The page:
Mindful of the prejudice that many voters feel against gay men and lesbians, the drafters of the Bill attempted to create a "separate but equal" marriage regime that would protect "real marriage" from "contamination" and "defilement" by homosexuals, while pretending to provide us with equal marriage rights. This move not only fails to respect the dignity of gay men and lesbians, it contradicts the instructions of the Constitutional Court.

In his judgement Sachs emphasised the fact that both tangible legal consequences and intangible benefits flow from the act of entering a marriage and confirmed that it would "not be sufficient for Parliament merely to deal with the practical consequences" of the exclusion of same-sex couples from marriage. Such a law, said Sachs "would also have to accord to same-sex couples a public and private status equal to that which heterosexual couples achieve from being married."

Separate but equal was not good enough because it "served as a threadbare cloak for covering distaste for or repudiation by those in power of the group subjected to discrimination".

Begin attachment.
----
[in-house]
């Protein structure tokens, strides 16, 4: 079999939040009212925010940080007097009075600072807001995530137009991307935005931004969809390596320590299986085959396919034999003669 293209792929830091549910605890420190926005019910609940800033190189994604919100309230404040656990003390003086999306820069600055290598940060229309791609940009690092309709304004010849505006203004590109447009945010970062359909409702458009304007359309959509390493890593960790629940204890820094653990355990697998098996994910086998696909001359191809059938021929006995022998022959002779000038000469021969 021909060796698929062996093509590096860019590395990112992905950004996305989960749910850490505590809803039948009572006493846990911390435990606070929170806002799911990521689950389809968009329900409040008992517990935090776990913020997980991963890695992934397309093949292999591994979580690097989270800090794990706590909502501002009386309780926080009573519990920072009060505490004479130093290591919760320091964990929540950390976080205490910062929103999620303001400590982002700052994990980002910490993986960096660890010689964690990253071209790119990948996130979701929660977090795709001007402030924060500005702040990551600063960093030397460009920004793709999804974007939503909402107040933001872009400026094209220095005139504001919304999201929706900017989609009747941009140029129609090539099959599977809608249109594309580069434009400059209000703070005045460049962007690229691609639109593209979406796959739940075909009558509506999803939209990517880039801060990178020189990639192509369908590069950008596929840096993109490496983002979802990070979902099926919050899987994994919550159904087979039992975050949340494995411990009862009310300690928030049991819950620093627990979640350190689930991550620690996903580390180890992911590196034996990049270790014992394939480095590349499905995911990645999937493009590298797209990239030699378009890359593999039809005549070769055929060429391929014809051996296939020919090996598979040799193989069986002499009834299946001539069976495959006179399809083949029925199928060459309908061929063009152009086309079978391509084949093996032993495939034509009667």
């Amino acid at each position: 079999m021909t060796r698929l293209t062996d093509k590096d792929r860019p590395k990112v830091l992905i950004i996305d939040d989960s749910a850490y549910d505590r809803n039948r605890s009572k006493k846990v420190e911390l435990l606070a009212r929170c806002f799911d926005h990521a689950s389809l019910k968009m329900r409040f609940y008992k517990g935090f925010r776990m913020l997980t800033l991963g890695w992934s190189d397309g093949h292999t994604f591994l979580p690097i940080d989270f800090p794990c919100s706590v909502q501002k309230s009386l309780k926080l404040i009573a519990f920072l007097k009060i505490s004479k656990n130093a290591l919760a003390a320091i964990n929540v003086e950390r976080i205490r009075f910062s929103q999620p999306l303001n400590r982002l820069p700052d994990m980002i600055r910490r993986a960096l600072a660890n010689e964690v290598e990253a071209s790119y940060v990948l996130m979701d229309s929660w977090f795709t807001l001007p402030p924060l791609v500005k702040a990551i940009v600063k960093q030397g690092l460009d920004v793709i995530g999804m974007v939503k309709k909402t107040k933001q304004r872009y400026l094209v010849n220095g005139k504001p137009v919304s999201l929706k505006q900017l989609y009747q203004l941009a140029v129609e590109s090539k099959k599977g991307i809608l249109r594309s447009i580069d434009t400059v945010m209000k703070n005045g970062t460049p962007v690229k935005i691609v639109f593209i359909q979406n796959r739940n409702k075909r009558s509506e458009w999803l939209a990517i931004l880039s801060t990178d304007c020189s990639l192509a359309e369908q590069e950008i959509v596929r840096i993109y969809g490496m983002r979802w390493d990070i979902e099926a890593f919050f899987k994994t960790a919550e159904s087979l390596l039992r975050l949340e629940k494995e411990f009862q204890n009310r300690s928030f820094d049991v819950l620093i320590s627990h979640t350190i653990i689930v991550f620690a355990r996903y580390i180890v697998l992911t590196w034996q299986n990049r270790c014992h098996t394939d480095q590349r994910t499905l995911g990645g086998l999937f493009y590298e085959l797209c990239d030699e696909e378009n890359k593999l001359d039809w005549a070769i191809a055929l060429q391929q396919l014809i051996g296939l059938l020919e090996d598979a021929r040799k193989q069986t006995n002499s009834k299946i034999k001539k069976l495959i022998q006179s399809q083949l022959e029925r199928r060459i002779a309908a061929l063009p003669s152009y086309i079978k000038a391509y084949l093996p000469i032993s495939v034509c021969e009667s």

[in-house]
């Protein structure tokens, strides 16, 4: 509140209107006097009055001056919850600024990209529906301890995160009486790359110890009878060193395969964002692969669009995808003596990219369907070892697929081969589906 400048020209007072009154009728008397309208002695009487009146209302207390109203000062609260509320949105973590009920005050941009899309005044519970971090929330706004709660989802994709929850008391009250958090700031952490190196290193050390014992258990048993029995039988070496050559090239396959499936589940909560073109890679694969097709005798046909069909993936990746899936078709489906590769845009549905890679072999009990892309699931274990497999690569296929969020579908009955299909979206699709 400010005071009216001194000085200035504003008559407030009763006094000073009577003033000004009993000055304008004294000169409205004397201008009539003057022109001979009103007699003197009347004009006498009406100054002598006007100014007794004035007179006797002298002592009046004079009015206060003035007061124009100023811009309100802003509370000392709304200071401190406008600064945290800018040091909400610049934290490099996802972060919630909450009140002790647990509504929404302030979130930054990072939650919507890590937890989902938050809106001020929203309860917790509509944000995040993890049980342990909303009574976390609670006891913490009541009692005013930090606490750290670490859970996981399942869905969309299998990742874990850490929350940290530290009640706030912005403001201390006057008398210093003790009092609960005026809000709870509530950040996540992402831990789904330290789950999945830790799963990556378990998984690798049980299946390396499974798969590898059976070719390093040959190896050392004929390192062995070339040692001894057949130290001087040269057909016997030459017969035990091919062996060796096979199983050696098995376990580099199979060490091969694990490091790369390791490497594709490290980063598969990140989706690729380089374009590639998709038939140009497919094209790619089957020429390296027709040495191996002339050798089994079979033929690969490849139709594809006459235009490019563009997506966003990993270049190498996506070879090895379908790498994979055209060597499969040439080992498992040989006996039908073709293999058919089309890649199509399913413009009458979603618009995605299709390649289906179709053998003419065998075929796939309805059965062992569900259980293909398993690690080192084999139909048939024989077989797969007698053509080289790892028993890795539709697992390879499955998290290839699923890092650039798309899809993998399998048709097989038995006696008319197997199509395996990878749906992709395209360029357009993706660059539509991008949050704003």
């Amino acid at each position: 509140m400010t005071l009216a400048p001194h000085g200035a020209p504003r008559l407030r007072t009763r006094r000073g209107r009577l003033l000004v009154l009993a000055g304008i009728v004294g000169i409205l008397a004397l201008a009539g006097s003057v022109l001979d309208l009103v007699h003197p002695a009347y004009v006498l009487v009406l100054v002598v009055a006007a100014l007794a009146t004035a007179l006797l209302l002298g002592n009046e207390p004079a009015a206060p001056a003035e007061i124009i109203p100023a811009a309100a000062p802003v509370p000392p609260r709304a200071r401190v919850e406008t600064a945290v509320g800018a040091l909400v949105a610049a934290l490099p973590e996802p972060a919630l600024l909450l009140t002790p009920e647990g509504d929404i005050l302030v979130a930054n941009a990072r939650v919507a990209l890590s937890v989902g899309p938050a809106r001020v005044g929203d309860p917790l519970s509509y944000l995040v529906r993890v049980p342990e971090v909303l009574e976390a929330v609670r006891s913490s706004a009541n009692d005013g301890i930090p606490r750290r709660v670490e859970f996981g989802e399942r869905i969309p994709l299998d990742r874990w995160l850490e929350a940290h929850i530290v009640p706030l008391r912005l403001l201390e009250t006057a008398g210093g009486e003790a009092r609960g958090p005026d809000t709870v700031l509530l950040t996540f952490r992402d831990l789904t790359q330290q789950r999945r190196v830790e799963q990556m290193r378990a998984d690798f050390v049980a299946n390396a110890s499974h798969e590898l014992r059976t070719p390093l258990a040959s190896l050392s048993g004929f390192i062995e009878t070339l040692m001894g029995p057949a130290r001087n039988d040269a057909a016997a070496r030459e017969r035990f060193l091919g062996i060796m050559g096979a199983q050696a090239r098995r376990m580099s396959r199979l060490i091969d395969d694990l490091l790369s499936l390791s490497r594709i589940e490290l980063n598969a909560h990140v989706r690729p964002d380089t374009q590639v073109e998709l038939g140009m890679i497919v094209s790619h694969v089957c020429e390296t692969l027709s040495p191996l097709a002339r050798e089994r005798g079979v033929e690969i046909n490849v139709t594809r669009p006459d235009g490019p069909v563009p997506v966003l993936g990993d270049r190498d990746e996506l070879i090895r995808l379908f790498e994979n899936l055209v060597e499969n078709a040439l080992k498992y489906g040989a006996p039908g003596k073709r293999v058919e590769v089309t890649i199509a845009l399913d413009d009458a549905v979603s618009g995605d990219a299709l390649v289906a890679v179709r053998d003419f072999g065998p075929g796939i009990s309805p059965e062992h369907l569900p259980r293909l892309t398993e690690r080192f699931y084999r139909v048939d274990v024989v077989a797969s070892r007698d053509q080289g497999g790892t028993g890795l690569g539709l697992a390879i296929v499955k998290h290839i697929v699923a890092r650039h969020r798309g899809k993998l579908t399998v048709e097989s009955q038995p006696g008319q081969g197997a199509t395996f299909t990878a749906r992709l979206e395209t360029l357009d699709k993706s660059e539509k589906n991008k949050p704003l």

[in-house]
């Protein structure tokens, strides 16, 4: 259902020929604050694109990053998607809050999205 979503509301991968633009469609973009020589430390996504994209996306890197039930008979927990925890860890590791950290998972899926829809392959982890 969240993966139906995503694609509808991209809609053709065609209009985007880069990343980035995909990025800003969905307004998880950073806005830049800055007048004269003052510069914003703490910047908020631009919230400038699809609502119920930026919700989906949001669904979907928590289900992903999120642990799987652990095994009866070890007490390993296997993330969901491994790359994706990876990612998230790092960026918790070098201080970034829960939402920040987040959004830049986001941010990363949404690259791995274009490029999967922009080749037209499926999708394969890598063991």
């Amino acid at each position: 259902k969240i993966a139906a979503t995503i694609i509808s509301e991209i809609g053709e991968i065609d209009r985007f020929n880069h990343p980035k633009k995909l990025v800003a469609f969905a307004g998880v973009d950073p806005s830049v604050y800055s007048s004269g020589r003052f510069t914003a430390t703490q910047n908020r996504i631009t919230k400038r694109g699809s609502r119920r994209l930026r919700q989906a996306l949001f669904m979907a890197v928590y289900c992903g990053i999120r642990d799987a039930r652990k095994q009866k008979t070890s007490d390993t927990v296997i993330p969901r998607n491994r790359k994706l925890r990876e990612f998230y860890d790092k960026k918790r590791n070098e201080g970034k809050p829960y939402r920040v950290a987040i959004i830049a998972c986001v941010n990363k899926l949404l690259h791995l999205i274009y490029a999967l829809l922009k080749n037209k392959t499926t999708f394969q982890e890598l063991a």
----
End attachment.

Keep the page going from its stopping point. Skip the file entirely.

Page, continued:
The Bill does not heed these words. By calling the union of same-sex couples a "civil partnership", the Bill creates a second-class form of legal recognition for these relationships. The concept of marriage has symbolic, emotional and political power in our culture that gives it a special status. By refusing same-sex couples the right to enter into an institution called "marriage", the Bill deprives them of the right to access the status associated with the term "marriage".

It is also problematic that civil partnerships are created exclusively for same-sex couples. This is insulting for those of us who might want to marry a member of our own sex. The Constitutional Court warned that creating a special institution for same-sex couples would send the signal that bringing same-sex couples under the umbrella of marriage law would taint those already within its protection. The Bill effectively endorses the view that homosexuals are somehow depraved, impure and tainted and that "pure" heterosexual marriage must be protected from this abomination.